Perhaps you are different. Perhaps you are energetically contemplating spending more aggressively. But I suspect most people won’t be, even those (notably in the public sector) fairly confident of keeping their jobs).
In a typical serious recession, changes in incentives (relative prices) do quite a lot of the work. Lower real interest rates ease pressure on the most-indebted but (more importantly) they draw spending forward. Often those changes in real interest rates have been rather large. Sometimes, tax rates (income or consumption) are cut. And, particularly in countries with a fair bit of foreign debt and not typically treated as international safe-havens (or home bases for pools of savings), the exchange rate falls a lot, drawing demand (from locals and foreigners) towards New Zealand. Oh, and of course sometimes the government itself does a lot more direct spending on goods and services.
(Oh, and of course there is always pro-productivity and pro-investment micro reforms but…….this is modern New Zealand.)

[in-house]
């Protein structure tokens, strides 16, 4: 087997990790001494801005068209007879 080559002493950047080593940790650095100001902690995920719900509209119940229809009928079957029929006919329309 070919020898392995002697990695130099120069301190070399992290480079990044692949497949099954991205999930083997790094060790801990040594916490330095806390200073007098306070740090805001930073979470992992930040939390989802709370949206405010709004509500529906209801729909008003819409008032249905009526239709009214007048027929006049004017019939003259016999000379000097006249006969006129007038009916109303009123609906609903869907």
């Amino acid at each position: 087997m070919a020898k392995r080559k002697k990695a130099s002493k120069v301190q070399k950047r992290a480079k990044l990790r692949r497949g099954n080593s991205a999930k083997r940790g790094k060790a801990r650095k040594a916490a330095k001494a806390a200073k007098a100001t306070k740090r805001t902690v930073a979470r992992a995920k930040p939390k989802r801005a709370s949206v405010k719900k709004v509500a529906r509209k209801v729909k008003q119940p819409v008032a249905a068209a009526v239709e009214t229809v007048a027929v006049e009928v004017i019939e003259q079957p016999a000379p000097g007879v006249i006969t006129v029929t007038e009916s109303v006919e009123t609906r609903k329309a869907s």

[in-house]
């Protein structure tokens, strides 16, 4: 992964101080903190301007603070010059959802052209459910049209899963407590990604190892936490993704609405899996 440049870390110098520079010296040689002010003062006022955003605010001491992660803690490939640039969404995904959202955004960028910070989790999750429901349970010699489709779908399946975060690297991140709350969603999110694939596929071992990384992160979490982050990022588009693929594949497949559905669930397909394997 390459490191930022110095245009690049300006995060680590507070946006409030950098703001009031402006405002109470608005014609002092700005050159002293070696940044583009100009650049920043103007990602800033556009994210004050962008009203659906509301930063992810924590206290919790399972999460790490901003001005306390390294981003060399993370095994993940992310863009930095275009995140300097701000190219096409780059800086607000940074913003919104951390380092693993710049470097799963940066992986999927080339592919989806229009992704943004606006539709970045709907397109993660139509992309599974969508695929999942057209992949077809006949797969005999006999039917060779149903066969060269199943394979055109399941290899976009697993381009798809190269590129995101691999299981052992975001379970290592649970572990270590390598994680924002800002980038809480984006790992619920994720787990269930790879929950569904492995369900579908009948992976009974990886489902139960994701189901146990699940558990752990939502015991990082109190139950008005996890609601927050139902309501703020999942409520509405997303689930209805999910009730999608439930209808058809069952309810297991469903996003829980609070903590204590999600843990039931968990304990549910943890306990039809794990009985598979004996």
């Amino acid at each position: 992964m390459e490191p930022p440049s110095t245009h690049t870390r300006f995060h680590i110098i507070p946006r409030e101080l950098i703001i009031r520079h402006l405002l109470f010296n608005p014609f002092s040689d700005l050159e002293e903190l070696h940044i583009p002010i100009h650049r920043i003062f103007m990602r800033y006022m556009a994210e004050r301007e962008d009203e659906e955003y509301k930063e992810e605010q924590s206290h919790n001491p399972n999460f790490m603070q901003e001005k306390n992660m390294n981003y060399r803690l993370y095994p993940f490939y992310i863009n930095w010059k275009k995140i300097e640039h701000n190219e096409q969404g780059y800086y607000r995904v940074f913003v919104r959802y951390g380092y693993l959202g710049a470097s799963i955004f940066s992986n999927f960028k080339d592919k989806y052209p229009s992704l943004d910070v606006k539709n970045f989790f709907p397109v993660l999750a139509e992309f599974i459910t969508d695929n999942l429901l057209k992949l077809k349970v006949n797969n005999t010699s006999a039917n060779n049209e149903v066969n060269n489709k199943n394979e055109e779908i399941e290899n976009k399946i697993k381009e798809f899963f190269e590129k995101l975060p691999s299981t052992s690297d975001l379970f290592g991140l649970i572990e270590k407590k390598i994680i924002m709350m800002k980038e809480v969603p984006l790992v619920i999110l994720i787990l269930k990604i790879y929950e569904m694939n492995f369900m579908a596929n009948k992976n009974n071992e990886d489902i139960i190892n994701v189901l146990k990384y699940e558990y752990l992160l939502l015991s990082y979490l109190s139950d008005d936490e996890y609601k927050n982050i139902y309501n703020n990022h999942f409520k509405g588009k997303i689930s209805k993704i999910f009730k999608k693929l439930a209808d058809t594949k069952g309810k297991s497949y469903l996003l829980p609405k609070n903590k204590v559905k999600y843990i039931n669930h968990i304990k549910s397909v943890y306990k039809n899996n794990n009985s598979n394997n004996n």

The key point is that if, at some like current real wages, we are to get back fairly quickly to full employment (which, in my view, should be a high policy priority, given the dreadful scarring effects sustained periods of unemployment can have on some individuals) it needs quite a lot of people to spend quite a bit more than they otherwise would, to replace the demand that has (for now at least) disappeared or been somewhat impaired).
Of those mechanisms:
- real interest rates have barely changed. The Reserve Bank can huff and puff all it likes about possible portfolio balance effects etc from its LSAP programme, but if they don’t change prices in ways that encourage more spending than was happening at the start of the year (and they haven’t) it is really little more than sound and fury (and, just possibly, having stopped things getting worse),